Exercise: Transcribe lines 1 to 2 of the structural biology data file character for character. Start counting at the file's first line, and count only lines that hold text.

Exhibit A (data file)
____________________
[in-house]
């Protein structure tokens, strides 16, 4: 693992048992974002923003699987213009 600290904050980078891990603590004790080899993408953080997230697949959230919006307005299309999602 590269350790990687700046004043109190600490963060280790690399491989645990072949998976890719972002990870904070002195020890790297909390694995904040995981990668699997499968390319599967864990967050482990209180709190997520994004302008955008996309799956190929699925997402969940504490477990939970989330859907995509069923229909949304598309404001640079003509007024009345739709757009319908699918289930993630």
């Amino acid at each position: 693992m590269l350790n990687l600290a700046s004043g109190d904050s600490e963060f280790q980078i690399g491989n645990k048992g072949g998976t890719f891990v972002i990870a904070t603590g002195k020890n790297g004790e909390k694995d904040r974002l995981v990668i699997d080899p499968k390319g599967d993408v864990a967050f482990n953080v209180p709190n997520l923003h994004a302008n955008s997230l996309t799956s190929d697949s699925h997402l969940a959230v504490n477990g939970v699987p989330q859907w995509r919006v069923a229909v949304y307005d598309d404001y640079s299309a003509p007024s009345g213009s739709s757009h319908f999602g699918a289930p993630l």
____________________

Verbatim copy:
[in-house]
């Protein structure tokens, strides 16, 4: 693992048992974002923003699987213009 600290904050980078891990603590004790080899993408953080997230697949959230919006307005299309999602 590269350790990687700046004043109190600490963060280790690399491989645990072949998976890719972002990870904070002195020890790297909390694995904040995981990668699997499968390319599967864990967050482990209180709190997520994004302008955008996309799956190929699925997402969940504490477990939970989330859907995509069923229909949304598309404001640079003509007024009345739709757009319908699918289930993630």